Combustible Celluloid
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With: Lance Baker, Nick Offerman, Jonah Blechman, Pat Healy, Suzy Nakamura, Rachel Singer, Stephanie Ittleson, Daisy Hall, Caveh Zahedi, Guinevere Turner
Written by: Scott King
Directed by: Scott King
MPAA Rating: Unrated
Running Time: 86
Date: 24/01/1999

Treasure Island (1999)

1 1/2 Stars (out of 4)

An 'Island' Unto Itself

By Jeffrey M. Anderson

Buy Treasure Island on DVD.

It sounds really good from the description. Treasure Island is a black-and-white movie, filmed in San Francisco, based on a 1950's pulp novel called The Man Who Never Was. It starts out even better, with chapter 6 of a fake serial involving Nazi bad guys, then fake newsreel footage from World War II. The opening titles look just like a 1940's film and even the music is authentic.

Then the story starts and it all goes downhill from there. The plot involves two government workers who are doctoring up a corpse to look like a spy, complete with phony invasion papers. It sounds like a good idea, but the movie gets all existential and pretentious about it. One of the agents has threesomes with his wife and other men, and the other is a polygamist who is busy courting his third wife. In addition, the corpse itself gets up and walks around, trying to convince the two men that they're really homosexuals.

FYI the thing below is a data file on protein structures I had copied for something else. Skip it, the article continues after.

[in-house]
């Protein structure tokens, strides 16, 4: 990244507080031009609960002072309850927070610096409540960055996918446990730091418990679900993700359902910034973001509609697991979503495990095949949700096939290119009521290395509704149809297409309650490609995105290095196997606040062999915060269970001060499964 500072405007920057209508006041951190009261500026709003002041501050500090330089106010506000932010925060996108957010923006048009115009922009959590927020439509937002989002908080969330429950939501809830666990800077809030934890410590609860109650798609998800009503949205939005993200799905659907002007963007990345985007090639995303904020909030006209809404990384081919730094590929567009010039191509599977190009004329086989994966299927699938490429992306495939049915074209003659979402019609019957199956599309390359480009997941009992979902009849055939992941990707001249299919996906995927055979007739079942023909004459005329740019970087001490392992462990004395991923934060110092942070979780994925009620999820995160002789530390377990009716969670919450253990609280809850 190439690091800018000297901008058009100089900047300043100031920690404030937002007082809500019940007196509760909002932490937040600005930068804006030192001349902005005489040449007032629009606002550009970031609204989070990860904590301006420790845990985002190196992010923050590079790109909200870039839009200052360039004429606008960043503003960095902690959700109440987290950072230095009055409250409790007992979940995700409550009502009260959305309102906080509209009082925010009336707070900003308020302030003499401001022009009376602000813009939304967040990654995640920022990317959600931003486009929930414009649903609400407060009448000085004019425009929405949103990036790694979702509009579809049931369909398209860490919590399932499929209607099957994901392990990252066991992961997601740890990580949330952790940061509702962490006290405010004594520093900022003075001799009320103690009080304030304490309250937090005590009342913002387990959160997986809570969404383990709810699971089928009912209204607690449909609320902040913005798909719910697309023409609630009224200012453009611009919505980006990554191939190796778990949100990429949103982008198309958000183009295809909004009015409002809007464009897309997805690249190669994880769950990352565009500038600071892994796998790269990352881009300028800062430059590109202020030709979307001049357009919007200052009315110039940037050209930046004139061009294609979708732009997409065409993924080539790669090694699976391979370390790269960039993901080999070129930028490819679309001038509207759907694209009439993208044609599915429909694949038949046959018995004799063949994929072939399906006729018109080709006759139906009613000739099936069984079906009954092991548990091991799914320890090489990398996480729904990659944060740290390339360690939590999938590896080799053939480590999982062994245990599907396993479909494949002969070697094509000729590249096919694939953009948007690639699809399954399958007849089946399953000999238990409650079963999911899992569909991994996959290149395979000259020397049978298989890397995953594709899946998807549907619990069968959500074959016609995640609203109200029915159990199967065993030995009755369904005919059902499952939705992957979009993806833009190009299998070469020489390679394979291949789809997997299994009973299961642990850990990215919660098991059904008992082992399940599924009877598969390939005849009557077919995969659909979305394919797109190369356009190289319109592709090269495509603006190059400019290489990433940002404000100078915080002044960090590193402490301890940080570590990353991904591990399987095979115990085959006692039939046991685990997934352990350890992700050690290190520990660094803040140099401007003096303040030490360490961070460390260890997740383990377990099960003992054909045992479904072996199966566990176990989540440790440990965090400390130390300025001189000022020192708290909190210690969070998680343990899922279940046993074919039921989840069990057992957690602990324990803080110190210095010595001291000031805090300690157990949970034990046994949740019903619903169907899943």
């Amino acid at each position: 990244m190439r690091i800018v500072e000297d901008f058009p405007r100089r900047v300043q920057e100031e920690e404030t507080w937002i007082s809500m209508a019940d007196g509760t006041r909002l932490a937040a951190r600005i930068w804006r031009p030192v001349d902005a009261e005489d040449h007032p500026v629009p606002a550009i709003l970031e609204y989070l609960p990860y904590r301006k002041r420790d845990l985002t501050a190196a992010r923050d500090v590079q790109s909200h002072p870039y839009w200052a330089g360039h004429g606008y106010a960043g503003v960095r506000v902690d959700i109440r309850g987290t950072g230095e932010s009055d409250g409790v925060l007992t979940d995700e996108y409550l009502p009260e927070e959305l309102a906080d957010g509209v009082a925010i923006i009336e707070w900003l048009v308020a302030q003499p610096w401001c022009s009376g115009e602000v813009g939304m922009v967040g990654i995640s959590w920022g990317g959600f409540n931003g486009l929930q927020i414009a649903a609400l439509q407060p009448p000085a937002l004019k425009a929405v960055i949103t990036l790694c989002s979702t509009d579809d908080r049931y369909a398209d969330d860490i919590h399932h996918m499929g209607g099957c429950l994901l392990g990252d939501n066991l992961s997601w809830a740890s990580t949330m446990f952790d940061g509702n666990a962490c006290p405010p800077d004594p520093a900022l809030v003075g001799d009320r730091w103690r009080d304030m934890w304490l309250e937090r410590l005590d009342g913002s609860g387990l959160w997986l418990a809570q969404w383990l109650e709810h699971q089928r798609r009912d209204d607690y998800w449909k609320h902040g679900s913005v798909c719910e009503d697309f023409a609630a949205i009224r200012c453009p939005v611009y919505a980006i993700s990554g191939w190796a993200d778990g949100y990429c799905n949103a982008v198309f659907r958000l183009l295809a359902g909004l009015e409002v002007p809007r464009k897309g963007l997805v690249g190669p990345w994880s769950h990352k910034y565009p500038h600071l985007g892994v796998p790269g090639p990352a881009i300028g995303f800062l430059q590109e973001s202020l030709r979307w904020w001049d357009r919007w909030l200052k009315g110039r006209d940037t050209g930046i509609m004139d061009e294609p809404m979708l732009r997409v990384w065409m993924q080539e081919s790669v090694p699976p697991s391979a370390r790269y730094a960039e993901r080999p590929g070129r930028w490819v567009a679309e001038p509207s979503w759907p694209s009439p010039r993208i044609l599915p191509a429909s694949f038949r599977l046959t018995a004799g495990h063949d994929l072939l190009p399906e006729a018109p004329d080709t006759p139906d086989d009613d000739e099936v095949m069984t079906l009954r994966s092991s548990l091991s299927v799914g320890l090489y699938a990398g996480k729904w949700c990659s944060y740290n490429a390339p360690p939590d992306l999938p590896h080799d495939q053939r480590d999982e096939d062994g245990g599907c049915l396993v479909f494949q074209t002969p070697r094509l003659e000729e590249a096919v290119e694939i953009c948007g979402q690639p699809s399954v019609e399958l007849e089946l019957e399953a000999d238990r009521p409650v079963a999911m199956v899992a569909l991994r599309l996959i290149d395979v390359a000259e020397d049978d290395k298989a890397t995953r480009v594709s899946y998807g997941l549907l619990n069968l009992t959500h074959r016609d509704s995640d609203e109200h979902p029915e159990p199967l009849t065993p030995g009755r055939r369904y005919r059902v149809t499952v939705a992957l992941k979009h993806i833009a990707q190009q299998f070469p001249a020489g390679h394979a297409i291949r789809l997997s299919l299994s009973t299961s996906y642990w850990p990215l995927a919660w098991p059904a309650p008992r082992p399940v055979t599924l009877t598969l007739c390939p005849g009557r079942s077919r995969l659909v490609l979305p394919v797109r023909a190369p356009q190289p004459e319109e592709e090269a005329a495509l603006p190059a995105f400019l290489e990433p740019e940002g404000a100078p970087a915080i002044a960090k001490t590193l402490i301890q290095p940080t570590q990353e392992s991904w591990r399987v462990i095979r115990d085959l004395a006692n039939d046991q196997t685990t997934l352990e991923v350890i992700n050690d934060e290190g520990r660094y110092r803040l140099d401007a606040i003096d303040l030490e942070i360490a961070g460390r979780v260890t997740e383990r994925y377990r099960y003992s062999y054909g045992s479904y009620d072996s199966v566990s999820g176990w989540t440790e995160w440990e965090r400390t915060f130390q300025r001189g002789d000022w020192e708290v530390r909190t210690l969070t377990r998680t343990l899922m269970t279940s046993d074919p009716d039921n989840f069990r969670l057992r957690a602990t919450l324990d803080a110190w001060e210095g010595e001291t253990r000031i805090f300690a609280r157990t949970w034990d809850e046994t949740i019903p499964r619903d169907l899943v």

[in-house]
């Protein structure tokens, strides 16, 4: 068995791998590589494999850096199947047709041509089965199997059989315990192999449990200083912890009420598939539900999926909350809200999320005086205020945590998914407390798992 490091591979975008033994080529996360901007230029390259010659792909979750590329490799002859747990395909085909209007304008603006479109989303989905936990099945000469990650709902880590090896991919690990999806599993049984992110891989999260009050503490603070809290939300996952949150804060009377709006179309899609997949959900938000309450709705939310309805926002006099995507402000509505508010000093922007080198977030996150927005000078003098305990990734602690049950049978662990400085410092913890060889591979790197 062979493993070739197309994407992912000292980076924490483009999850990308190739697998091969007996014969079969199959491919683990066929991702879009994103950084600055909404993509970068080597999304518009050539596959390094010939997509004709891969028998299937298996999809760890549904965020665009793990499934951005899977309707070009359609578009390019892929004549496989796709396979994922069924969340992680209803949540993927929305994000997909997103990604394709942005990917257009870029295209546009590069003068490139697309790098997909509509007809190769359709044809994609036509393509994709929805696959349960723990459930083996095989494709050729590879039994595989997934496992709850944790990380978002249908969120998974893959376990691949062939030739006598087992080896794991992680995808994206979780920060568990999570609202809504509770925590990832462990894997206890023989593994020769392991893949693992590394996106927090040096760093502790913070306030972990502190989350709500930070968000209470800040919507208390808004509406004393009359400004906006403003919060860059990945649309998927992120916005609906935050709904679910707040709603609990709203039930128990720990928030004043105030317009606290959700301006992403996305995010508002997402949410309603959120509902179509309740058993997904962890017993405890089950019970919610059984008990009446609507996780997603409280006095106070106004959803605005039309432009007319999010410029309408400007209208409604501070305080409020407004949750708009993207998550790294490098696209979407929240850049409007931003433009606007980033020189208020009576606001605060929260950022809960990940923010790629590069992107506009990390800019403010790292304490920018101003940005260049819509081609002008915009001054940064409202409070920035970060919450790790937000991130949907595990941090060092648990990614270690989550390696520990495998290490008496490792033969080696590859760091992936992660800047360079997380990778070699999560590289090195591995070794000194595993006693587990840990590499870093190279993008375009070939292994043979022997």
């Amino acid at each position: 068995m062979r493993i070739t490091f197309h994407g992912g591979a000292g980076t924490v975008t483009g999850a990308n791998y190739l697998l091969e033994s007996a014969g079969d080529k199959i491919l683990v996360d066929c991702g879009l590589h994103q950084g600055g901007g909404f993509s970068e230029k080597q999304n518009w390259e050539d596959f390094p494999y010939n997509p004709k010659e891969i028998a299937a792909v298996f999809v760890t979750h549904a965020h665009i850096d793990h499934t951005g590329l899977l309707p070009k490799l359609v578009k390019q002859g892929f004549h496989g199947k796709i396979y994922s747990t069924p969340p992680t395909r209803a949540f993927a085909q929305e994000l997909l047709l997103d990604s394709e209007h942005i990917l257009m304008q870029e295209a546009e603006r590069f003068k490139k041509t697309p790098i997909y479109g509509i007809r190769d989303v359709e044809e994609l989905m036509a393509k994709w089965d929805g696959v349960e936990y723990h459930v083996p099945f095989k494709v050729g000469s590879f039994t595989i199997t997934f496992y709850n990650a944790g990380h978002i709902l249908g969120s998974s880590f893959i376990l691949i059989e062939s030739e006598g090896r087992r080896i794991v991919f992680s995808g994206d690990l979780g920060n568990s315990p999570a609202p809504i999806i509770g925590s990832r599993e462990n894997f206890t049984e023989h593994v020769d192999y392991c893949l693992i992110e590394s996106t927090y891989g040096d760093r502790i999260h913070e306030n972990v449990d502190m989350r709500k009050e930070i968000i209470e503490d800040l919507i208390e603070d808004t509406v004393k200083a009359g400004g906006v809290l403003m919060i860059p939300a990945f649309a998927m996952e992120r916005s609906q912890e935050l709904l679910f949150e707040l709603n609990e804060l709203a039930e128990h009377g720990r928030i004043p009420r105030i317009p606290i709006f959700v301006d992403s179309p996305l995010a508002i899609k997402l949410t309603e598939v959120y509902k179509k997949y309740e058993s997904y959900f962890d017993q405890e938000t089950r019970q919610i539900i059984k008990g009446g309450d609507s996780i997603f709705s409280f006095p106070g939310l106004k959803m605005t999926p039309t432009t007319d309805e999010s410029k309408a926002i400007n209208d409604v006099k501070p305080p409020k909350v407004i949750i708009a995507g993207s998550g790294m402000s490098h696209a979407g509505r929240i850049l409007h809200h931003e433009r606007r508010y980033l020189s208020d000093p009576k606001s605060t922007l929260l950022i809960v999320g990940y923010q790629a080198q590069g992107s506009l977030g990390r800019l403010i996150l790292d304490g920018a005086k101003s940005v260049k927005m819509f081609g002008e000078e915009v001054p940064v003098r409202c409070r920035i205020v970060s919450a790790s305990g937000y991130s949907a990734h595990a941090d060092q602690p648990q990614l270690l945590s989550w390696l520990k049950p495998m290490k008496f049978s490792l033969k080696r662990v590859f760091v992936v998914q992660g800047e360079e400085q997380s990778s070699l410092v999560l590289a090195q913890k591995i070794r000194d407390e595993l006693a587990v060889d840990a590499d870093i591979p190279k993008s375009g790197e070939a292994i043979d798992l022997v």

For some reason this heady brew won the Special Jury Prize at the 1999 Sundance Film Festival. Then, it was smartly placed on the shelf for a year. Why it didn't stay there is beyond me. My theory is that people watch this movie and they don't want anyone to know that they really didn't get it, so they pretend they've seen something incredible. It's really all just wanky performance art.

Some folks may think about seeing Treasure Island because it's "shot in San Francisco." But, as I remember, there are only two or three exterior shots. One is a completely anonymous street somewhere and the other is a silhouette of the Golden Gate Bridge that could have been faked. The fact is that everyone involved in the film is from Chicago and it's not likely that they flew the entire cast and crew to the Bay Area on a shoestring budget just to shoot a bunch of interiors and possibly one exterior. The moral: don't believe the hype.

Treasure Island doesn't have a credited director, though Scott King is top billed as writer and cinematographer. He's as good as any to blame for bringing this deformed product into the world. I would like to point out that the wonderful and lovely Guinevere Turner, from Rose Troche's Go Fish (1994), makes a small appearance as a dime-a-dance girl. Her brief time onscreen was a welcome respite to the misery of the rest of the movie.

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